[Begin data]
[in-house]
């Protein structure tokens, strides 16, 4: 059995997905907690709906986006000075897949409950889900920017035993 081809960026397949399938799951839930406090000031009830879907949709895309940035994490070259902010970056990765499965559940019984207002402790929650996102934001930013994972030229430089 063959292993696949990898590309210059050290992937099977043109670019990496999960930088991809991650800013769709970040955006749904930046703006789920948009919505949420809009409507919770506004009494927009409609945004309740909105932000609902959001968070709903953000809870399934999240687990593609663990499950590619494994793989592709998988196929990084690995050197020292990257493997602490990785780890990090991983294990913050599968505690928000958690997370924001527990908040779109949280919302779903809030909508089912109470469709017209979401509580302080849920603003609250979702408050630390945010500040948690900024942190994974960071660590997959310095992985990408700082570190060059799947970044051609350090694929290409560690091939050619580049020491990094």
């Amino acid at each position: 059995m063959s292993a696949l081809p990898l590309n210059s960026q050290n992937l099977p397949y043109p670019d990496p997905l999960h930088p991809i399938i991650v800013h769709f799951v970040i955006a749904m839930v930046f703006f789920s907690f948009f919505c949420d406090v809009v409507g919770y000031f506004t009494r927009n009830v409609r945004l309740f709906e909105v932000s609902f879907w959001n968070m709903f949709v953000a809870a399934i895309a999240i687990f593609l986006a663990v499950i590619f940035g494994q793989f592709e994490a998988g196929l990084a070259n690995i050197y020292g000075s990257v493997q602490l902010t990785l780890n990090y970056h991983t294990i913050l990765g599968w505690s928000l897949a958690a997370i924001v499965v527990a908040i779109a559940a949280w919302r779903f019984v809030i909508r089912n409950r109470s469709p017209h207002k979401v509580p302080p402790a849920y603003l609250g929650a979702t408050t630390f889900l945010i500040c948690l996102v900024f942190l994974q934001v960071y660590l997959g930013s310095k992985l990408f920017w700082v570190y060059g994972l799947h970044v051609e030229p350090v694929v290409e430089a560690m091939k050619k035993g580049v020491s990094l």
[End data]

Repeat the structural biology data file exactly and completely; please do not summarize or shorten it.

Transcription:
[in-house]
């Protein structure tokens, strides 16, 4: 059995997905907690709906986006000075897949409950889900920017035993 081809960026397949399938799951839930406090000031009830879907949709895309940035994490070259902010970056990765499965559940019984207002402790929650996102934001930013994972030229430089 063959292993696949990898590309210059050290992937099977043109670019990496999960930088991809991650800013769709970040955006749904930046703006789920948009919505949420809009409507919770506004009494927009409609945004309740909105932000609902959001968070709903953000809870399934999240687990593609663990499950590619494994793989592709998988196929990084690995050197020292990257493997602490990785780890990090991983294990913050599968505690928000958690997370924001527990908040779109949280919302779903809030909508089912109470469709017209979401509580302080849920603003609250979702408050630390945010500040948690900024942190994974960071660590997959310095992985990408700082570190060059799947970044051609350090694929290409560690091939050619580049020491990094």
């Amino acid at each position: 059995m063959s292993a696949l081809p990898l590309n210059s960026q050290n992937l099977p397949y043109p670019d990496p997905l999960h930088p991809i399938i991650v800013h769709f799951v970040i955006a749904m839930v930046f703006f789920s907690f948009f919505c949420d406090v809009v409507g919770y000031f506004t009494r927009n009830v409609r945004l309740f709906e909105v932000s609902f879907w959001n968070m709903f949709v953000a809870a399934i895309a999240i687990f593609l986006a663990v499950i590619f940035g494994q793989f592709e994490a998988g196929l990084a070259n690995i050197y020292g000075s990257v493997q602490l902010t990785l780890n990090y970056h991983t294990i913050l990765g599968w505690s928000l897949a958690a997370i924001v499965v527990a908040i779109a559940a949280w919302r779903f019984v809030i909508r089912n409950r109470s469709p017209h207002k979401v509580p302080p402790a849920y603003l609250g929650a979702t408050t630390f889900l945010i500040c948690l996102v900024f942190l994974q934001v960071y660590l997959g930013s310095k992985l990408f920017w700082v570190y060059g994972l799947h970044v051609e030229p350090v694929v290409e430089a560690m091939k050619k035993g580049v020491s990094l």